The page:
# Strict function

A strict function in the denotational semantics of programming languages is a function f where $f\left(\perp\right) = \perp$. The entity $\perp$, called bottom, denotes an expression which does not return a normal value, either because it loops endlessly or because it aborts due to an error such as division by zero. A function which is not strict is called non-strict. A strict programming language is one in which user-defined functions are always strict.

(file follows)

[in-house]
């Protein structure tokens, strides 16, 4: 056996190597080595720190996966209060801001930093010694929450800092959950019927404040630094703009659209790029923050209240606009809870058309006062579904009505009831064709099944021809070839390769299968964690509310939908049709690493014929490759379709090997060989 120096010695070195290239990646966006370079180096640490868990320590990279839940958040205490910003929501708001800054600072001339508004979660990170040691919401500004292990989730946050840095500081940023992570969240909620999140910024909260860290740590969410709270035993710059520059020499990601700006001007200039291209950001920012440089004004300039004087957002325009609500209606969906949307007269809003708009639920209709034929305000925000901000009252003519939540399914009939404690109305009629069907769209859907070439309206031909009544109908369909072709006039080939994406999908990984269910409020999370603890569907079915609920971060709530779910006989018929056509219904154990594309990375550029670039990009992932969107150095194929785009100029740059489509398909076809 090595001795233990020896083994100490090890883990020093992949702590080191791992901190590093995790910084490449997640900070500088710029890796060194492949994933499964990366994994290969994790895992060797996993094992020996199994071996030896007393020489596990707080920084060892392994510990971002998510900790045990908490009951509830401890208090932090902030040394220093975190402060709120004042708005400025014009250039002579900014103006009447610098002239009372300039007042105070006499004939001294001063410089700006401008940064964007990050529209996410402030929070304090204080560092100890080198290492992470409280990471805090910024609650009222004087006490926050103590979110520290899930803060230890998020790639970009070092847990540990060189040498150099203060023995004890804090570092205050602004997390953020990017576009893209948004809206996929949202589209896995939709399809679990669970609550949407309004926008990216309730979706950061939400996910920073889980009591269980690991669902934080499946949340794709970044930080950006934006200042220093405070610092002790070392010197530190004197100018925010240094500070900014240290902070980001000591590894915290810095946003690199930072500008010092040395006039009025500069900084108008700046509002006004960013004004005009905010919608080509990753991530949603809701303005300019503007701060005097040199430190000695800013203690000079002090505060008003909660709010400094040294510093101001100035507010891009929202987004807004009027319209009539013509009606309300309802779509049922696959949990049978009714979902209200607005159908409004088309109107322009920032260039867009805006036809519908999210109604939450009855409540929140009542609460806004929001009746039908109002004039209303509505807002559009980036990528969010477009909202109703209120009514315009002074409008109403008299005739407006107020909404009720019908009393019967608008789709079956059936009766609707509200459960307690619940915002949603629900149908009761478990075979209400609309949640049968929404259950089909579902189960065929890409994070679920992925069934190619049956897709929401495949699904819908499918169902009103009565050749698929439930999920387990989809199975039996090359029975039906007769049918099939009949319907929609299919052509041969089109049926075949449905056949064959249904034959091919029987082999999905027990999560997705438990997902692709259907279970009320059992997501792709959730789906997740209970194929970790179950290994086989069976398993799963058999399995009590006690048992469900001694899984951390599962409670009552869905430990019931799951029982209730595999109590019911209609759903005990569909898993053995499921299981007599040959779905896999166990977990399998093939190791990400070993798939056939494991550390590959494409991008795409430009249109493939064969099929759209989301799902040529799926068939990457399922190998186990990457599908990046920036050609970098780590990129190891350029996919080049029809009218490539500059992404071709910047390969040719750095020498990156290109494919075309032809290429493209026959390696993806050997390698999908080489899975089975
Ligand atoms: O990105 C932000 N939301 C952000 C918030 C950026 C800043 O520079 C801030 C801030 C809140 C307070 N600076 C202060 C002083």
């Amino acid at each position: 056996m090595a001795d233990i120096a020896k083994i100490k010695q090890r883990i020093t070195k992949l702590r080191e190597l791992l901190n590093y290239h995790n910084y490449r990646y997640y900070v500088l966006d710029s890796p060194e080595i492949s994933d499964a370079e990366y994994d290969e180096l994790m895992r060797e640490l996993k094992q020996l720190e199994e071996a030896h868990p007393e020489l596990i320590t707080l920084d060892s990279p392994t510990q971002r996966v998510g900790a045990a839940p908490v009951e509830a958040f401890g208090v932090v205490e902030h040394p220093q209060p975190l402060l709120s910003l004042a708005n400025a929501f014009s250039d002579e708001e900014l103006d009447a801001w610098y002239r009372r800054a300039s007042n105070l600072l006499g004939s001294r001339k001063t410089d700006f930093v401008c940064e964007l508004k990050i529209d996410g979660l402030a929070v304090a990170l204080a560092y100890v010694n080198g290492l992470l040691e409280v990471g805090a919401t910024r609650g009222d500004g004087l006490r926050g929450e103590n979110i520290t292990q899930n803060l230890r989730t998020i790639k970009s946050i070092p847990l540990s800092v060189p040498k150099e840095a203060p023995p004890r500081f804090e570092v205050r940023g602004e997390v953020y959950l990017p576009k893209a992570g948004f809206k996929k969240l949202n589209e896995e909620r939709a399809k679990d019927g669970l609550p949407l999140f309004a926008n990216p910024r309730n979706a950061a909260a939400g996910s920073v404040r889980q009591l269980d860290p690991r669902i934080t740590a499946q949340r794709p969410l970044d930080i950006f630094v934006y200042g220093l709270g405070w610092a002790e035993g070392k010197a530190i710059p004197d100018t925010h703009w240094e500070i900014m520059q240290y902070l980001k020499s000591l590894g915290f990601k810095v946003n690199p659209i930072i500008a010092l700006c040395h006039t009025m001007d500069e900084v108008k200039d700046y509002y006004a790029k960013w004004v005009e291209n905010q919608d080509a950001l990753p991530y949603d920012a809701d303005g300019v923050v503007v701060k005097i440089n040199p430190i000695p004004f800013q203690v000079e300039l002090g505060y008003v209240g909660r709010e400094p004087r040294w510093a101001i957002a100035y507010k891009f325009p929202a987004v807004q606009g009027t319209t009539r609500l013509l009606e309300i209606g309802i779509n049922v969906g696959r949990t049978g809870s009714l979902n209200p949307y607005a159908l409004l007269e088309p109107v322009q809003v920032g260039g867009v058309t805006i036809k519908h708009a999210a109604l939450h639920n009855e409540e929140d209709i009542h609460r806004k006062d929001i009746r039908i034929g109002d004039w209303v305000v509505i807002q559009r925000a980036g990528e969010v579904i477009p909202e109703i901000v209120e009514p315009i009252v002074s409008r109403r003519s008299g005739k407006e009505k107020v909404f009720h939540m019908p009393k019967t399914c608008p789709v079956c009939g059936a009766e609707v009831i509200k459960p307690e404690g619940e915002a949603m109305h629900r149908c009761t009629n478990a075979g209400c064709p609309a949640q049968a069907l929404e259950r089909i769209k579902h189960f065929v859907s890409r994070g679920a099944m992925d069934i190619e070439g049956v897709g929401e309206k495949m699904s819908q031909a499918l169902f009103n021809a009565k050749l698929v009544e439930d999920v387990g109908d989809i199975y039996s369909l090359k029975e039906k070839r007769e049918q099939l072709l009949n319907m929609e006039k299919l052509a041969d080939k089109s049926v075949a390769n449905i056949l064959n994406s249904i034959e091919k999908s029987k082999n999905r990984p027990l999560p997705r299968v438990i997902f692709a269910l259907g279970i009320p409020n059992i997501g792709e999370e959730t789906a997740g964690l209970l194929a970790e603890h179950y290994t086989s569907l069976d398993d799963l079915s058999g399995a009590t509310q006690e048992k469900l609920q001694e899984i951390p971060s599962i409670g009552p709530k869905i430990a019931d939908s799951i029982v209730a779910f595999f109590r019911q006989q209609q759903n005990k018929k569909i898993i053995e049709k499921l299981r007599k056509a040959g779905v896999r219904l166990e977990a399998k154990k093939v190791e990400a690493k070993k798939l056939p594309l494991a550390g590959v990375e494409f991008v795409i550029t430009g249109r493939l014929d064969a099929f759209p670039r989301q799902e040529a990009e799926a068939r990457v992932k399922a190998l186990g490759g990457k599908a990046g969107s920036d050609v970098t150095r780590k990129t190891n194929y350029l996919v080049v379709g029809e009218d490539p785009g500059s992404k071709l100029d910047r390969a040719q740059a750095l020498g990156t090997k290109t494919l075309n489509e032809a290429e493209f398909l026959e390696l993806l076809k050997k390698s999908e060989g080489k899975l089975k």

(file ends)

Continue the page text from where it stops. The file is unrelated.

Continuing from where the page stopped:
As an example, the if-then-else expression of many programming languages may be thought of as a function of three parameters. This function is strict in its first parameter, since the function must know whether its first argument evaluates to true or to false before it can return; but it is non-strict in its second parameter, because (for example) if(false,$\perp$,1) = 1, as well as non-strict in its third parameter, because (for example) if(true,2,$\perp$) = 2. However, it is jointly strict in its second and third parameters, since if(true,$\perp$,$\perp$) = $\perp$ and if(false,$\perp$,$\perp$) = $\perp$.